Friday, October 2, 2015

The Head, the Heart and Spaces In-Between

By Travis Larrabee, Director of Upper School
(exerpted from remarks to parents, Sept. 2015)

I recently read an article by philosophy professor Simon Critchley that resonated with me on many levels, but especially in my role as a teacher and administrator in an independent, Quaker school.

In “There Is No Theory of Everything,” published in the New York Times, Critchley shares his memories of one of his most influential teachers, a philosopher named Frank Cioffi. Critchley writes:
"Behind every new student stands a teacher. This is someone who opened the student’s eyes and ears to the possibility of the life of the mind that they had perhaps imagined but scarcely believed was within their reach. Someone who, through the force of their example, animated a desire to read more, study more and know more. Someone in whom the student heard something fascinating or funny or just downright strange. Someone who heard something significant in what the student said in a way that gave them confidence and self-belief. Such teachers are the often unknown and usually unacknowledged (and underpaid) heroes of the world of education.  … It is also very often the case that the really good teachers don’t write or don’t write that much. They are not engaged in ‘research,’ whatever that benighted term means with respect to the humanities. They teach. They talk. Sometimes they even listen and ask questions."
We have all had one or several such teachers – men and women who made such an impact that we can recall not only their faces, but their words, their lessons, their mannerisms, their lectures and their idiosyncrasies. Our school has an alumni base like nothing I have ever seen at the secondary level. People love this place, and they keep coming back to visit. They come back to see the campus and to meet with each other. But the source of their connection to the school and the experiences they had here are the people – the faculty and staff who opened their eyes, taught them a lesson, let them fail and then picked them back up. There is a direct correlation between the strength of Penn Charter and the strength of its faculty.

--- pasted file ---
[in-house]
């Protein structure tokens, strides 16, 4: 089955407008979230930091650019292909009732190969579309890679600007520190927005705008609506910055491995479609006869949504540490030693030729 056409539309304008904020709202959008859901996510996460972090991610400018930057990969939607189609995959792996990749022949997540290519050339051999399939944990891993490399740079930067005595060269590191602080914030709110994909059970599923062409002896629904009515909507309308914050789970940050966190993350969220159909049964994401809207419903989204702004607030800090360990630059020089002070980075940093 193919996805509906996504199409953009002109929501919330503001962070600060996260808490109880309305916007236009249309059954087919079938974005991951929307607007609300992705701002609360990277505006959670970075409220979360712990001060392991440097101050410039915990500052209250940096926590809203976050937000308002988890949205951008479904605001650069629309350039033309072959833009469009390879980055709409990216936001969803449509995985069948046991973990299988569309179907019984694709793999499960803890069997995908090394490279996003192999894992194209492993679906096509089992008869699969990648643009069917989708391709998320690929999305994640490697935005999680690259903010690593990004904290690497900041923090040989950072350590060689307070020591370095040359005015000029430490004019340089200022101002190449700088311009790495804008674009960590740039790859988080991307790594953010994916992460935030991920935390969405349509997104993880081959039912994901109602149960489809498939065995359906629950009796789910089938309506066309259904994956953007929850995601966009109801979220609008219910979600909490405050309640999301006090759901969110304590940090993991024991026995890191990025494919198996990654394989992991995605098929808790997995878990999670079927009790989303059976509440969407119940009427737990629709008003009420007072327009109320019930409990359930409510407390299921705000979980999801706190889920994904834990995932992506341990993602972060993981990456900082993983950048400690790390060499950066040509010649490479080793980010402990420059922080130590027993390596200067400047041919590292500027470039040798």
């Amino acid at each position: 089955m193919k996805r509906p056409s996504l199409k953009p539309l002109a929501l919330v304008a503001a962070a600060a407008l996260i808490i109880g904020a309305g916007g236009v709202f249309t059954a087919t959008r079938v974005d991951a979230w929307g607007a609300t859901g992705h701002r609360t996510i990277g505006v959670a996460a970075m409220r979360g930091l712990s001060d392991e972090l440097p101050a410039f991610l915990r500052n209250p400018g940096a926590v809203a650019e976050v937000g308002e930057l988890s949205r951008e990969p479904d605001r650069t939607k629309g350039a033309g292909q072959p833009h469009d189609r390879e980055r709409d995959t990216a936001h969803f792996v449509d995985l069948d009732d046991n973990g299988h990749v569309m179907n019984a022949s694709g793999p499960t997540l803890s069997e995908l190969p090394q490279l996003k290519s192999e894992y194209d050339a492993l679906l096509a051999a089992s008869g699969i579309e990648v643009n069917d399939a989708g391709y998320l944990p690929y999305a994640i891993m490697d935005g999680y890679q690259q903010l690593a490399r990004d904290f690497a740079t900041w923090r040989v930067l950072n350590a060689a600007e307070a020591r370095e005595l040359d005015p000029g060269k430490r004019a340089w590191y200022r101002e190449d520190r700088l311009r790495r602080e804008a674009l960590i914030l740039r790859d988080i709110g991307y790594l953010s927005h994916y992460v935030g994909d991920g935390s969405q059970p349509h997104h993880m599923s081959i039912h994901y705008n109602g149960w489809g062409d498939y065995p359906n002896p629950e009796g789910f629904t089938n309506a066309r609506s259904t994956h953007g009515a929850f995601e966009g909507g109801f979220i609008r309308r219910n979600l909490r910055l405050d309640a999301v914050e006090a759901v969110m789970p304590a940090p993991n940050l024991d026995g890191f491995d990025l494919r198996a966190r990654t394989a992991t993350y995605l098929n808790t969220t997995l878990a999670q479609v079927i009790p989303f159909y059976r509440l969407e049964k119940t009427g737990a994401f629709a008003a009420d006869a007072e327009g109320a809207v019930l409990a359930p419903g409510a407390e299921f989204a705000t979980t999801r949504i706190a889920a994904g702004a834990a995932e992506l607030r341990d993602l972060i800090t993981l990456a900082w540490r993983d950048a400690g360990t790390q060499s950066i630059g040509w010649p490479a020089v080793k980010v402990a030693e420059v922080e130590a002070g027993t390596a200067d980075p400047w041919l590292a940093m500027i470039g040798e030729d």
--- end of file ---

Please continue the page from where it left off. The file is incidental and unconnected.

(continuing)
The second part of Critchley’s piece that has stayed with me relates more directly to the title “There Is No Theory of Everything.” According to Critchley, Cioffi rejected and struggled with the notion of “scientism,” the idea that natural sciences can explain everything right down to the details of our subjective and social lives. Scientism contends that the gap between how we experience the world and the scientific explanation of the material forces that constitute nature could be closed with a “theory of everything.”

Cioffi rejected this notion. He said there is no theory of everything. Yes, there is a gap between the natural and society, but it cannot and should not be filled. He believed there is a proper time and place for the scientific explanation of natural phenomena. According to Critchley, Cioffi saw that there are times when we don’t need causation or even correlation. Instead, there are times when what we need is further description, elucidation and illumination. There is no theory of everything. The point, then, is not to seek an answer to the meaning of life, but to continue to ask the question to see what can be revealed.

This is what brought me right here to what we do at Penn Charter. We help students to find the answers and the solutions, but more importantly, we teach them, urge them, and, yes, antagonize them to ask the questions – even questions for which there are not answers. Great questions are just as important as “correct answers” – maybe even more important.

At the risk of oversimplification, I feel Critchley (and perhaps Cioffi) was trying to reveal the importance of the head and the heart, and, I would argue, the spaces in between. Call it what you will – a spirit, a soul, an Inner Light.

Because we focus not just on what we know, but how we know it …because we reflect on not just what we feel but why we feel it …because we reach decisions by consensus…because we engage in active reflection … because we believe in the idea of continuing revelation … because we stand on the core principles of integrity, equality, simplicity, and stewardship, Quaker schools are able to move beyond providing a rigorous liberal arts education. We are able to explore, together, the head, the heart, and those really important spaces in between. This happens in classrooms, in assemblies, on the fields, and on stage. This happens quite often in this room, where we have Meeting for Worship. It happens in moments of group decision making, and in moments of quiet, intentional reflection.

So as you move from class to class on this Back to School Night, and as you interact with your sons and daughters and their teachers throughout the year, I encourage you to think about the influence of teachers in all our lives and about the unique gifts that a Quaker education can provide.

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